We are currently investigating the possibilities for a high-contrast, adaptive optics assisted instrument to be placed as a 2nd-generation instrument on ESO's VLT. This instrument will consist of an 'extreme-ao' system capable of producing very high Strehl ratios, a contrast-enhancing device and two differential imaging detection systems. It will be designed to collect photons directly coming from the surface of substellar companions - ideally down to planetary masses - to bright, nearby stars and disentangle them from the stellar photons. We will present our current design study for such an instrument and
discuss the various ways to tell stellar from companion photons. These ways include the use of polarimetric and/or spectroscopic
information as well as making use of knowledge about photon statistics. Results of our latest simulations regarding the instrument will be presented and the expected performance discussed.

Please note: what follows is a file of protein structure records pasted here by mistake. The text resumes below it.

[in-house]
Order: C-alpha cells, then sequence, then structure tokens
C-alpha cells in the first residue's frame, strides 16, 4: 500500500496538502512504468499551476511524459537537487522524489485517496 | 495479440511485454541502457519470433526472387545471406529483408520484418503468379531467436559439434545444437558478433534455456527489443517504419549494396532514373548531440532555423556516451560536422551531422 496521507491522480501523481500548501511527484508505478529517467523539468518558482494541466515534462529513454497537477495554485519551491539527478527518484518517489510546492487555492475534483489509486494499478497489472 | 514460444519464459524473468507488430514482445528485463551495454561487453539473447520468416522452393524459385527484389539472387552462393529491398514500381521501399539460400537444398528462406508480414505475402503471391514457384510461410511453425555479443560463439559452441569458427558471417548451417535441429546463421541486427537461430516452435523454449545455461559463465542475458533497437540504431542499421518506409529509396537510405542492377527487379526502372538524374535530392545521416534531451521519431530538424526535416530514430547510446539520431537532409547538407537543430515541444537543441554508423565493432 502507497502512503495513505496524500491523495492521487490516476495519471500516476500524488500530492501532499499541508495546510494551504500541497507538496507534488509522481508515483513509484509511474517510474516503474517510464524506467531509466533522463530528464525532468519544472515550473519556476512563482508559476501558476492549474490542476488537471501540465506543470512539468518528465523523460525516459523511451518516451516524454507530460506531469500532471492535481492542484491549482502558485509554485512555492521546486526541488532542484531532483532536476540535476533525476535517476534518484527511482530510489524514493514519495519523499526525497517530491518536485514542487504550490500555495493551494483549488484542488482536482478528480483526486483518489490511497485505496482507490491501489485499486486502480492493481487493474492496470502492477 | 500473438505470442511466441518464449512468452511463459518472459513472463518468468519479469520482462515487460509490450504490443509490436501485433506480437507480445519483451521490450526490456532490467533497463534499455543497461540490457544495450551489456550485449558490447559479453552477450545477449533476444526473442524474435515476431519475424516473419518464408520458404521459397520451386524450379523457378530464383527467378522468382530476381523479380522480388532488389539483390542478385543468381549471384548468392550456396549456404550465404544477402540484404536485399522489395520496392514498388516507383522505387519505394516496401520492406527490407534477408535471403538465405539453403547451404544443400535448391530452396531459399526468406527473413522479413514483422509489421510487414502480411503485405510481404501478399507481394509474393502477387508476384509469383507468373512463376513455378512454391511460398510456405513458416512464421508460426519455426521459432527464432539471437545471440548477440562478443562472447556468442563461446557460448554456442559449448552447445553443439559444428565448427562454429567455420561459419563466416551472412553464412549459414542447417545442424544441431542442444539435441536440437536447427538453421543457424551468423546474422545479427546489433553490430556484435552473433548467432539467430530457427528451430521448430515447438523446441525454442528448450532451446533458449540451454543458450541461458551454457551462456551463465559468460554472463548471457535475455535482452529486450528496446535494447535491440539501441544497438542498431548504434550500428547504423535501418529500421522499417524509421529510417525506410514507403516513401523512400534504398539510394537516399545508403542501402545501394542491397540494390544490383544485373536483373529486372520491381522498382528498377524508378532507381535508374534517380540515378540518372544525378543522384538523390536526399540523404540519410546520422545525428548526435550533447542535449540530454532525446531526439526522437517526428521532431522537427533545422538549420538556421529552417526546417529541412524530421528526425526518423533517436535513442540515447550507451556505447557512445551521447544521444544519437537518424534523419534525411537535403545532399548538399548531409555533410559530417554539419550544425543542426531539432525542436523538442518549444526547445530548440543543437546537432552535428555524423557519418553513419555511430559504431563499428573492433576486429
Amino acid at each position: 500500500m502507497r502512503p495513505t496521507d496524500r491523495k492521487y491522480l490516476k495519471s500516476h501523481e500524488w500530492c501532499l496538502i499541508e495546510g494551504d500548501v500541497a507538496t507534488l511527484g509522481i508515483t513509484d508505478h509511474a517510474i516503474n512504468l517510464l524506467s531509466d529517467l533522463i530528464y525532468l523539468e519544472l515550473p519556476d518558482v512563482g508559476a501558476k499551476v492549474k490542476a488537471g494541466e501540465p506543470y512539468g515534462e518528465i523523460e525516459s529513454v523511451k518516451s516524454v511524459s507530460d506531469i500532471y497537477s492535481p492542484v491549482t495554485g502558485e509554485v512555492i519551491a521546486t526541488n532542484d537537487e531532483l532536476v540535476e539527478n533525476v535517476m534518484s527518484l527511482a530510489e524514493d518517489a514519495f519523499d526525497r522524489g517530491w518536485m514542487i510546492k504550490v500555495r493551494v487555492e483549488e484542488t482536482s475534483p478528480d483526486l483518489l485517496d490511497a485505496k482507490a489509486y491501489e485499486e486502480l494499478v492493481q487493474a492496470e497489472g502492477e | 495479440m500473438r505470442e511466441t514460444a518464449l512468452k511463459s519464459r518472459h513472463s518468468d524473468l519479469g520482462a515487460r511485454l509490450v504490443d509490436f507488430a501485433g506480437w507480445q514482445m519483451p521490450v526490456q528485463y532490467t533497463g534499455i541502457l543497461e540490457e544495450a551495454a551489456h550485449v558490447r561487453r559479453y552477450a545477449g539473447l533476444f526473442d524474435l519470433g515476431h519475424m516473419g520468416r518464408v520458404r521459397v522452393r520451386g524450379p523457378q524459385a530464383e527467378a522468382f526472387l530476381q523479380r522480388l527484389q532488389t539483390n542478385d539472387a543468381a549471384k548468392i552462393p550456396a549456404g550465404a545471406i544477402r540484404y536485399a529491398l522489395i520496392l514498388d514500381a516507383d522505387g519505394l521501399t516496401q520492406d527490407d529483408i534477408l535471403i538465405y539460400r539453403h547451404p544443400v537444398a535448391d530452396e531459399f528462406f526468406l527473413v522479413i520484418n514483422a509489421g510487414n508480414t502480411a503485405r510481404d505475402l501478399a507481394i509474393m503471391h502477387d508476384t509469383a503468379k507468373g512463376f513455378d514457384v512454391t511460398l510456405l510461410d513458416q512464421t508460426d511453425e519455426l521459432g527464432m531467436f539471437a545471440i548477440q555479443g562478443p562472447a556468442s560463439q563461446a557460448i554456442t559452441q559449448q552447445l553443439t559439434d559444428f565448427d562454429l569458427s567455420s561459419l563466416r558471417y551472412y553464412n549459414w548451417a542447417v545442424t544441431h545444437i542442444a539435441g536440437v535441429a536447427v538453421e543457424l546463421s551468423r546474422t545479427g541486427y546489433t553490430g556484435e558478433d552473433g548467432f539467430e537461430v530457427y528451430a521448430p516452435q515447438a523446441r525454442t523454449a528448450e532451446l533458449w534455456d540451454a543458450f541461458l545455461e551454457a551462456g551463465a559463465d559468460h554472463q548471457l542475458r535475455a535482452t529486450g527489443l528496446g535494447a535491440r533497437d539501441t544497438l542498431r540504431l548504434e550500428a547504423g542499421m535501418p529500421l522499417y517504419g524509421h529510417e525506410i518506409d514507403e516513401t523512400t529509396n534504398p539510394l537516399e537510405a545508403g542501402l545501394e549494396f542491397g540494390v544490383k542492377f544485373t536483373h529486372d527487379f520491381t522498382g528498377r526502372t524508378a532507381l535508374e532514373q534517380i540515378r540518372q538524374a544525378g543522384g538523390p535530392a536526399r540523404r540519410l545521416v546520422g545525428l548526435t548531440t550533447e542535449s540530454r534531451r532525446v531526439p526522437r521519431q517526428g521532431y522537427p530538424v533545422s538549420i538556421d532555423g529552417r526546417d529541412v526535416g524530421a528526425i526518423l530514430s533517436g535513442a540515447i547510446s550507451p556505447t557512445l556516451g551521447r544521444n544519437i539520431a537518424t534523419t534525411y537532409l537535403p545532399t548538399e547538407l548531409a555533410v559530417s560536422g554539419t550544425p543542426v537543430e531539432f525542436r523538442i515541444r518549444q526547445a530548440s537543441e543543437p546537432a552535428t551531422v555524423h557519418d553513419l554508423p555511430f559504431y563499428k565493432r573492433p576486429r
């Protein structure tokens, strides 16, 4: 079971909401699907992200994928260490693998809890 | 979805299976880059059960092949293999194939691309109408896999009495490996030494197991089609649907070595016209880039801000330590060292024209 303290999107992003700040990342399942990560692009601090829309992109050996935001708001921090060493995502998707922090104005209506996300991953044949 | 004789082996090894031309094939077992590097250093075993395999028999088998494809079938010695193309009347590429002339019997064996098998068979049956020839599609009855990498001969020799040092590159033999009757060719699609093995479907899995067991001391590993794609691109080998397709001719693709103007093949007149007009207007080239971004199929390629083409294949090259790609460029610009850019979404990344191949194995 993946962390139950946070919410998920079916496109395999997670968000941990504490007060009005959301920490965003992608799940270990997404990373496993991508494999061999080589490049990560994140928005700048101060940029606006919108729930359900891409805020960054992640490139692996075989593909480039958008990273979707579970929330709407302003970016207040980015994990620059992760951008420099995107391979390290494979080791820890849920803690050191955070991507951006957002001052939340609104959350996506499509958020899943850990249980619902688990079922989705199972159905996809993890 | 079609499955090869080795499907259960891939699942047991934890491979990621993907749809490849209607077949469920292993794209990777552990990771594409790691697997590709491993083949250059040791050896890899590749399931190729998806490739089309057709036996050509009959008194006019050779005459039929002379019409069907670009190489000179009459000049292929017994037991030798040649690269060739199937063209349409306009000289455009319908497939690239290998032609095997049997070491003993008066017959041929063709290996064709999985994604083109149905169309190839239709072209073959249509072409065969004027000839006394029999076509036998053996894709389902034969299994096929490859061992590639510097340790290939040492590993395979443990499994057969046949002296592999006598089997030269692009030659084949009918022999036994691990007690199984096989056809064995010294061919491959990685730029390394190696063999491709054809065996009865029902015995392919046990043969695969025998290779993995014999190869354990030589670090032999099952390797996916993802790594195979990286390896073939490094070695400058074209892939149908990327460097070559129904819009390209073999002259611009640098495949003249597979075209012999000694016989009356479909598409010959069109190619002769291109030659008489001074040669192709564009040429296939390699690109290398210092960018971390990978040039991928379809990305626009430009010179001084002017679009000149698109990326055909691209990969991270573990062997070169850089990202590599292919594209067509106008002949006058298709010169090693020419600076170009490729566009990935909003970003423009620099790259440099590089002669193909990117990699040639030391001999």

Derived from the simulated performance we will also give details
about the expected science impact of the planet finder. This will
comprise the chances of finding different types of exo-planets -
notably the dilemma of going for hot planets marginally separated
from their parent stars or cold, far-away plamnets delivering very
little radiation, the scientific return of such detections and
follow-up examinations, as well as other topics like star-formation,
debris disks, and planetary nebulae where a high-resolution,
high-contrast system will trigger new break-throughs.